Tag Archives: miniature dachshund

Initial thoughts…

Since Monday morning I have had the same song from The Greatest Showman stuck on repeat at the back of my mind…


’I am brave, I am bruised
I am who I’m meant to be, this is me
Look out ’cause here I come
And I’m marching on to the beat I drum
I’m not scared to be seen
I make no apologies, this is me

It is FUCANCER Friday and what a week it has been. Technically on day 4 post op and I am feeling way better than expected. First, please excuse the following update as I am sure it will be littered with grammatical and spellling errorss however I am not apologising  because the fact i am able to write this gives cause for celebration!

So, as the Funny Boy implied everything didn’t go quite as planned – On account of me literally breaking free from a 3 point 60lb brace. According to my surgeon in 20 years he has only seen this achieved 3 times and I’m the first female. Admittedly this is not a title I had hoped for. I  was really angry and disappointmed in myself when I found out – I wanted to play by the book and had rehearsed the steps in my mind in the days and hours leading up to the operation but the main thing is that my surgeon is happy if not a little amazed at my brute strength!

The days here are highlighted with visits from family, friends and my number one sidekick Parsnip. So how am I feeling? I can hear a frequent clicking in my head which I’m told is the sound of my skull knitting itself back together. Every time I hear it I have an image of the grannies from the shreddies advert working away in there.

The fantastic news is I can control my left hand side – Overall mobility is good but basic tasks like. Speaking, eating and brushing my teeth are challenging and require more brain power and concerted effort. I have reduced sensation on my left so response to temperature and my ability to grasp is slightly diminished but i am in no way complaining- for a first step I’m already higher than i expected to be. I’m very weak with a lop-sided smile and slurred speech but that will improve. Plus I have an awesome new scar! So initial thoughts from me…. the medical team here deserve the greatest gifts this earth has to offer – I have no idea how I am going to show my appreciation  to  Mr Liaquat, Sue, the many many, many nurses  and all the therapists too.  Mr Liaquat (my surgeon) is my new hero and at the next FUCancer event we will be cheering for him and his heroic team!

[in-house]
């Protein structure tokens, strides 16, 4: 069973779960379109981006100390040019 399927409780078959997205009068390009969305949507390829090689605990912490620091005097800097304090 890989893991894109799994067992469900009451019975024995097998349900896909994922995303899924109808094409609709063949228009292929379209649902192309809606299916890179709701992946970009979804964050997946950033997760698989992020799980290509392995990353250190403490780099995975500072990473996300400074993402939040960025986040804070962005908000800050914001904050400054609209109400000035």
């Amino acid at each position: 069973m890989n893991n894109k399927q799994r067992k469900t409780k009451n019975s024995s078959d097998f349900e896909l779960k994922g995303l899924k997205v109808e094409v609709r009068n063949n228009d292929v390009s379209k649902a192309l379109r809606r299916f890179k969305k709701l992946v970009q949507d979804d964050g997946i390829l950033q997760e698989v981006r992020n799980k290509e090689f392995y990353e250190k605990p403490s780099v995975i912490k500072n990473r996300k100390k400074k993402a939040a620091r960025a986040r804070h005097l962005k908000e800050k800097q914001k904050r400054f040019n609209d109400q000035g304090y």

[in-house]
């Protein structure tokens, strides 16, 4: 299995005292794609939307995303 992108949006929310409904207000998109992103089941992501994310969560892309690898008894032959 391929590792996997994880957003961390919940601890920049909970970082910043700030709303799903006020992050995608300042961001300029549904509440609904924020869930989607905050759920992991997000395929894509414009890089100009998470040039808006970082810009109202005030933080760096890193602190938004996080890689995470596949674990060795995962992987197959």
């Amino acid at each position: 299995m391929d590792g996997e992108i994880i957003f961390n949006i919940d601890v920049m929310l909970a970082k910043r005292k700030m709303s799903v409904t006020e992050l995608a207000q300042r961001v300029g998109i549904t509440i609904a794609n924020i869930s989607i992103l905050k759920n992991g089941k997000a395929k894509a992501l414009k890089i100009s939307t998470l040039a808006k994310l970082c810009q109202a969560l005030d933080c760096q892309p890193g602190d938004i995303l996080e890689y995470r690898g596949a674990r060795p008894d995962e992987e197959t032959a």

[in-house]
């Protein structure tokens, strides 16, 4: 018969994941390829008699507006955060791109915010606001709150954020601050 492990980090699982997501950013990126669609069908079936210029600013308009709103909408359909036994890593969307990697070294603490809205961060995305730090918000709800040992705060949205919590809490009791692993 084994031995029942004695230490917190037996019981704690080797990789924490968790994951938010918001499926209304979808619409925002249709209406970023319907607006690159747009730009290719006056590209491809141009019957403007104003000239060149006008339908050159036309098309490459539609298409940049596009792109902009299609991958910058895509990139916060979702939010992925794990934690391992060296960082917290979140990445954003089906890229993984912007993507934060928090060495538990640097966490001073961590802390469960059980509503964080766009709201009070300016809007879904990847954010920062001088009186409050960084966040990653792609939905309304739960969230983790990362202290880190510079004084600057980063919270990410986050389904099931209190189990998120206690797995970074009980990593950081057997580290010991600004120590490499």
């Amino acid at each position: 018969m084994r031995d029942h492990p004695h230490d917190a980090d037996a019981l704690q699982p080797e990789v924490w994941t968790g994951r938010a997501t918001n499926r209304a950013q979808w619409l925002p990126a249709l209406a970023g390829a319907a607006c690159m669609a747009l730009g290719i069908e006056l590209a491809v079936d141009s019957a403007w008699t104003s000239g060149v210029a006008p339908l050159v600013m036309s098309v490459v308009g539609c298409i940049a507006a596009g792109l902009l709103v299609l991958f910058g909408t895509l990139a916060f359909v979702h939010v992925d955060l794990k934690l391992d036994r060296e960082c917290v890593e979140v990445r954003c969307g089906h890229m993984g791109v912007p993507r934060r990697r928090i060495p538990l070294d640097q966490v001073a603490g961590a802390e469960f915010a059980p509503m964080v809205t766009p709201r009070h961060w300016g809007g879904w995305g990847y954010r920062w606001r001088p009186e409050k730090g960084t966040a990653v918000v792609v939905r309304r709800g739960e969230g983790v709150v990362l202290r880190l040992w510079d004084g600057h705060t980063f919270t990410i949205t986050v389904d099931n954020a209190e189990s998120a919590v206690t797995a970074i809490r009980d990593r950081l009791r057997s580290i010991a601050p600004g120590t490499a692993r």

I feel so incredibly lucky to be alive. The reality is now hitting me – rehab will require the 3 months advised. Speech therapy has begun and I’m working my way through tongue twisters I doubt I could have achieved even before Monday but I am looking forward… Looking forward to going home  getting strong.

Thanks for all the amazing messages and huge apologies for the less than coherent replies. Reviewing my sent items proves my brain is not working at its optimum!







Race For Life

It goes without saying that Cancer Research are an incredible charity; the work they do literally saves lives.

Cancer Research are continually discovering new ways to prevent, diagnose and treat cancer. Did you know that in the 1970s, the 10-year survival rate was as low as one in four? Today, thanks to Cancer Research, half of people diagnosed will survive for 10 years or more. They are committed to ‘beating cancer sooner’ and whilst they work towards that goal they also develop evidence-based policy to inform Government decisions related to cancer and research. All of which they do without any government funding! Incredible. So given my experience with #FUCancer I wanted to share my story beyond the confines of wordpress. Today, I was invited to Cancer Research’s Race For Life at Hopetoun House to do exactly that.


After signing up for the 5k I recruited a team of friends to unite as Team #FUCancer to run, march, skip and dance the route together. At the start of the day I was welcomed on stage by Heart FM’s Paul Harper to give a brief overview of what my family and I had endured in the past year. The crowd were very supportive but I think the warm reception was down to Parsnip being on stage. That dog loves the limelight! It was inspiring to see an army of women, children and dogs dressed in pink gathered for the same goal: beat cancer! I had the huge honour of starting the race.